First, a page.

Virtual Reality: 5 must have items for a VR future

Tuesday, November 8th, 2016

The Age of Virtual Reality is Upon Us

As a tech nerd and general failure at life, I often sit and fantasize about the perfect virtual reality set up I would create if I had the resources. From a very young age, I was taken by the idea of a holodeck and what humans could achieve with such a complex tool. I was convinced that by the time I was in my 30’s we would have more than just blurry images and cardboard glasses to create 3D images. And, well, for the most part, I was right. At the age of 26, we already have holographics, haptic suits and virtual headgear.

That being said there’s still a long way to go before we reach a state of full emersion. The matrix isn’t here yet and frankly, I don’t believe any of us are even ready for that anyway. BUT. If I were to create a complete virtual experience, here are 5 items I would use to do it.


Number 1: HTC Vive

Sorry Oculus, I know you were the first and you will always have a special place in my heart but the HTC Vive just has more. Created by Valve and HTC for the best VR experience yet, this baby packs in 70 sensors to offer 360-degree head tracking as well as a 90Hz refresh rate, the key to keeping down latency. Which is the technical term for the effect that causes motion sickness. The Vive also allows for more range of movement than other heavy duty connected headsets.

Unfortunately, you are still restricted by a connection to your device, so it’s not completely mobile. But that’s just the price you will have to pay in order to get such amazing graphical output.

Number 2: The DayDream

The DayDream is used for a cheaper and more mobile version of virtual reality. And from what I have seen of Google’s new DayDream I can tell I am going to like it. The DayDream is not just a plug and play system that allows you to see what’s on the screen of your mobile device. It’s a complete experience, with its own navigation system and controller. This allows you to view things like Google Street View, YouTube VR, movies and games in a virtual space.

The DayDream, like Google Cardboard, uses a phone to run your virtual environment so don’t expect that same power as the Vive. But you can still immerse yourself in a surround view experience.  You will also have to find a phone that is DayDream ready and there are only a few on the market right now. One such phone being Google Pixel which was released in October this year.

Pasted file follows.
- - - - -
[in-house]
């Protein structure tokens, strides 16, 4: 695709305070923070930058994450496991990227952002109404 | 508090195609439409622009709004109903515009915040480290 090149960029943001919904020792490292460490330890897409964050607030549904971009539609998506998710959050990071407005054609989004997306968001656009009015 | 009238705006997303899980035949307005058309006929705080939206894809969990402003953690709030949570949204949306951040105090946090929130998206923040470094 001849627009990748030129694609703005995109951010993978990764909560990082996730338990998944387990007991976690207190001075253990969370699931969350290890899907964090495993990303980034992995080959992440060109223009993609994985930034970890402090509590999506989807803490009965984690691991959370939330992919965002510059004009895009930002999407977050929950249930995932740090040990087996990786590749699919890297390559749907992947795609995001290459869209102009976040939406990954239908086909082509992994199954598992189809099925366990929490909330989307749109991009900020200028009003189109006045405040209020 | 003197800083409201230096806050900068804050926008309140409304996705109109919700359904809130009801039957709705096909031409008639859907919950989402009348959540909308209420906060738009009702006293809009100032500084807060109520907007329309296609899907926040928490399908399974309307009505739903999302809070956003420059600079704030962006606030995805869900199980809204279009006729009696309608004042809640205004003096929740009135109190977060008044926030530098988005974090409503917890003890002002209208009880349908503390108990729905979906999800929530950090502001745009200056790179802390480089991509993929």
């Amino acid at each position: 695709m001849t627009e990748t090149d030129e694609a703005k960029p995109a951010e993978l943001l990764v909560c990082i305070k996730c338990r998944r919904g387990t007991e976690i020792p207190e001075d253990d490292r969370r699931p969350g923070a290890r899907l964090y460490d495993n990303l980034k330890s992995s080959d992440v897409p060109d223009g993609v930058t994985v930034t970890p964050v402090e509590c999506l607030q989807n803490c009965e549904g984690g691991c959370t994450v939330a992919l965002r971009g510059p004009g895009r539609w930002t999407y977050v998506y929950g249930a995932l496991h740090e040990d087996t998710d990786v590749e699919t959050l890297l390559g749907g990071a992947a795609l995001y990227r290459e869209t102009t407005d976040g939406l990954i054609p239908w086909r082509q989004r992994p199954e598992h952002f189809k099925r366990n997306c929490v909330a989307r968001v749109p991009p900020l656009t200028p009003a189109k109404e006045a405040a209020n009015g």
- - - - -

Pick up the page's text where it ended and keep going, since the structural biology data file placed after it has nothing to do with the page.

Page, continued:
Number 3: The Emotiv EPOC

When I first started looking into virtual reality as a teenager, there was very little on the market compared to what we have today. However one of the most exciting discoveries I made in that time was a little device called the Emotiv. While the technology has been around since the 80’s, it’s only been since the early 2000’s that EEG technology has been used commercially to integrate our minds with technology.

This device was created by Emotiv Systemsan Australian electronics company developing technologies that evolve human-computer interaction through EEG technology. Emotiv Systems produced the EPOC headset, a peripheral that targeted the gaming market for Windows, OS X and Linux platforms. The EPOC has 16 electrodes and was originally designed to work as a brain-computer interface (BCI) input device.

While the EPOC is mostly used to help people with disabilities, its applications in other walks of life is endless. And, hey, if it helps make VR even more exciting, then that’s a bonus, right?

Number 4: Sound Space Musical Gloves

As a kid, I would sit on the balcony outside my folk’s house and listen to music. I often imagined being able to create music with just the wave of my hand or a movement of my fingers.

Today that is made possible with a pair of Sound Space Musical Gloves. Developed by Ray Li and Michael Ndubuisi, Sound Space Gloves uses electromagnetic sensors to track the exact position of the gloves in space. The motion of the musician’s hands can trigger prepared loops of sound, play different musical notes and add musical effects.

For now the SoundSpace is used for music but this could also be expanded to gaming to create fully immersive experiences that VR headset peripherals can’t.


Number 5: The TeslaSuit

This one is probably the most exciting item on my list. For a long time, we have struggled with the logistics of how to allow ourselves to feel a virtual environment. For a long time, we theorized that we could use electrical impulses to simulate sensations on the skin. Which is exactly what the TeslaSuit did.

The TeslaSuit comes in two full body suits or you can buy each piece separately.

  • Teslasuit Prodigy Full Body Suit has a 52-channel Haptic Feedback  and Climate Control Systems.The Control Unit is powered by a battery that can last for up to 4 days on a single charge of moderate use of Haptic Feedback. With Climate Control System ON, the battery would last for up to 2 hours on a single charge. Teslasuit Prodigy comes bundled with a Software Pack and  SDK for developers.
  • Teslasuit Pioneer Full Body Suit  has a 16-channel Haptic Feedback System. Control Unit is powered by a battery that can last for up to 4 days on a single charge of moderate use of Haptic Feedback. Teslasuit Pioneer comes bundled with Software Pack and SDK for developers.
  • Teslasuit Pioneer Jacket has a 16-channel Haptic Feedback System, covering your upper body. Teslasuit Pioneer Jacket comes bundled with a Software Pack and SDK for developers.
  • Teslasuit Pioneer Trousers has a 16-channel Haptic Feedback System, covering your lower body. Teslasuit Pioneer Jacket comes bundled with a Software Pack and SDK for developers.



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